NEWLAND — As the county, state and nation continues to deal with the COVID-19 crisis over the holiday season, a second vaccine to assist in the battle has been approved for Emergency Use Authorization by the Food and Drug Administration.
Moderna’s vaccine may pose fewer challenges for distribution, as it does not need the same ultra-cold environment required by the Pfizer-BioNTech vaccine for storage. The Pfizer vaccine received Emergency Use Authorization by the FDA early last week.
The FDA authorized the Moderna vaccine for emergency use on December 18 after an agency advisory panel voted unanimously in favor of approving the vaccine earlier in the week.
According to media reports, Moderna reportedly has roughly 6 million doses of the new vaccine lined up for distribution in the U.S.
“With the availability of two vaccines now for the prevention of COVID-19, the FDA has taken another crucial step in the fight against this global pandemic that is causing vast numbers of hospitalizations and deaths in the United States each day,” said FDA Commissioner Stephen M. Hahn, M.D. “Through the FDA’s open and transparent scientific review process, two COVID-19 vaccines have been authorized in an expedited time frame while adhering to the rigorous standards for safety, effectiveness, and manufacturing quality needed to support emergency use authorization that the American people have come to expect from the FDA. These standards and our review process, which are the same we have used in reviewing the first COVID-19 vaccine and intend to use for any other COVID-19 vaccines, included input from independent scientific and public health experts as well as a thorough analysis of the data by the agency’s career staff.”
Appalachian Regional Healthcare System announced late last week that it would be receiving 800 doses of the vaccine to be administered initially to front line workers.
“We were told yesterday that our first allocation of vaccines will ship to us next week,” ARHS President and CEO Chuck Mantooth said on December 16. “So it appears that Christmas will come early. Our organization has been anxiously awaiting this news for several weeks. This is overwhelmingly good news.”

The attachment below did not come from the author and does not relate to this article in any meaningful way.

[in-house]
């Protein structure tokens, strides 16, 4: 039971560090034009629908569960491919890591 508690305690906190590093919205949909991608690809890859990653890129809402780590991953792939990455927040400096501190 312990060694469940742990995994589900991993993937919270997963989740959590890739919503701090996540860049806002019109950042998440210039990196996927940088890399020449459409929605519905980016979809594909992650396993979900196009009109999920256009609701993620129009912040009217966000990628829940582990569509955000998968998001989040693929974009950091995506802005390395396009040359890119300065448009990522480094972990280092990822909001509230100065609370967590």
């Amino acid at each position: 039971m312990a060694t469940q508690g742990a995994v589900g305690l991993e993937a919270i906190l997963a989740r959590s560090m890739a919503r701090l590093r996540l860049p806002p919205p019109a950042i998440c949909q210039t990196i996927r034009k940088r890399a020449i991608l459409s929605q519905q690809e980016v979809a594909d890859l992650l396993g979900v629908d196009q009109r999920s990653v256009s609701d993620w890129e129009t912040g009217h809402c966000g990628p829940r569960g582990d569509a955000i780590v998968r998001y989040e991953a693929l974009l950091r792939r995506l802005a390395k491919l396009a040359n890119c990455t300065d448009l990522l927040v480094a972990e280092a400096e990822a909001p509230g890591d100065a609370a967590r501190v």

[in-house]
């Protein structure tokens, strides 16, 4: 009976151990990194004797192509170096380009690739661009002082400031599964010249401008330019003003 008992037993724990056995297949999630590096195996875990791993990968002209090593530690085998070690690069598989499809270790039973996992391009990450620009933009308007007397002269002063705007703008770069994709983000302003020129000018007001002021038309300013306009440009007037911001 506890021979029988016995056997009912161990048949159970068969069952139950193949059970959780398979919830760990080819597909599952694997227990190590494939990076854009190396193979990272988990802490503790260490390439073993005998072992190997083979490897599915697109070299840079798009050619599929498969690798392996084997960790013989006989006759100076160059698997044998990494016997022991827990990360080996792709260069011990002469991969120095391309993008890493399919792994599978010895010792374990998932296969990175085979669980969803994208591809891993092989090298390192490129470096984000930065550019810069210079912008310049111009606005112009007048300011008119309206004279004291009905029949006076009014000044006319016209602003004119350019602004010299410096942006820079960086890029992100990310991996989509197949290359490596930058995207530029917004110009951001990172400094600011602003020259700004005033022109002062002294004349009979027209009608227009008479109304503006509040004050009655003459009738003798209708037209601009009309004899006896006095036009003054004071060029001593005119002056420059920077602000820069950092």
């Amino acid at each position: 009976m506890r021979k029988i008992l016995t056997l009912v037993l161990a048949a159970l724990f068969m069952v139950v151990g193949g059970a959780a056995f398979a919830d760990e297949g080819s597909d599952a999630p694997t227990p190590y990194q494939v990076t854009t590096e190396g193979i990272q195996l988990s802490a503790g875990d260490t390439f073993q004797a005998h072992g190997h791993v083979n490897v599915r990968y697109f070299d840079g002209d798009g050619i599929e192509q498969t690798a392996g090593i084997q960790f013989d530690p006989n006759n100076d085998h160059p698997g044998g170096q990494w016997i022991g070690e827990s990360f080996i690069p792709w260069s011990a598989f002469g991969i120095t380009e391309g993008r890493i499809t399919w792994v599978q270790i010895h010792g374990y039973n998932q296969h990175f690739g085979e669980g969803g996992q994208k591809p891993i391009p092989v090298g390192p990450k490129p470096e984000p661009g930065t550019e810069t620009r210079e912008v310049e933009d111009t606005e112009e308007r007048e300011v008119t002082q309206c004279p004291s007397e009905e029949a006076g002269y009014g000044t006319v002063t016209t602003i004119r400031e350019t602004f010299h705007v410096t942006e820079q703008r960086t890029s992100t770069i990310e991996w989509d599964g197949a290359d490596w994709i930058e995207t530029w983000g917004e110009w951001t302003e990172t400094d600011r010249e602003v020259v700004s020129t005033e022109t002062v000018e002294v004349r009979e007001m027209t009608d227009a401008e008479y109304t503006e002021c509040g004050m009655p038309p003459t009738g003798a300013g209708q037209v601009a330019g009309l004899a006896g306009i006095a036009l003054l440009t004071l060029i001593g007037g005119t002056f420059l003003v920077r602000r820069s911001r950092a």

Area, state and nationwide statistics
With the news of a second vaccine approved and widespread availability possible in the near future, Avery County and surrounding communities continue to see a rise in COVID-19 cases with the close of the year.
As of Monday, Dec. 21, according to latest available dashboard data from the North Carolina Department of Health and Human Services, COVID-19 cases in North Carolina had continued its recent trend of increase, as the total number of coronavirus cases rose by more than 42,000 cases over the previous week, with the state reporting 483,647 lab-confirmed cases of COVID-19.
An executive order remains in effect until 5 p.m. on January 8 that enacted a modified stay-at-home order for residents from 10 p.m. to 5 a.m., with a number of exceptions. On Dec. 21, Cooper signed Executive Order No. 183 allowing restaurants and bars to deliver or carry-out mixed beverages.
The state has experienced an increase in hospitalizations of 264 individuals over the span of the past week, as NCDHHS reported on Dec. 21 that 2,817 people were hospitalized. NCDHHS reports that deaths in the state attributed to the virus has eclipsed 6,000 total, with an additional 385 North Carolinians having died related to the virus over the past seven-day period, as the agency reports a total of 6,240 overall deaths.
NCDHHS reported on December 21 that Avery County has reported a cumulative total of 1,237 positive community cases, an increase of 72 cases from the previous week. NCDHHS reports Avery with 15 deaths associated with the virus, but Toe River Health District reported in a December 11 release an Avery death, raising the cumulative total of COVID-19-related casualties reported by that agency to 19 in all.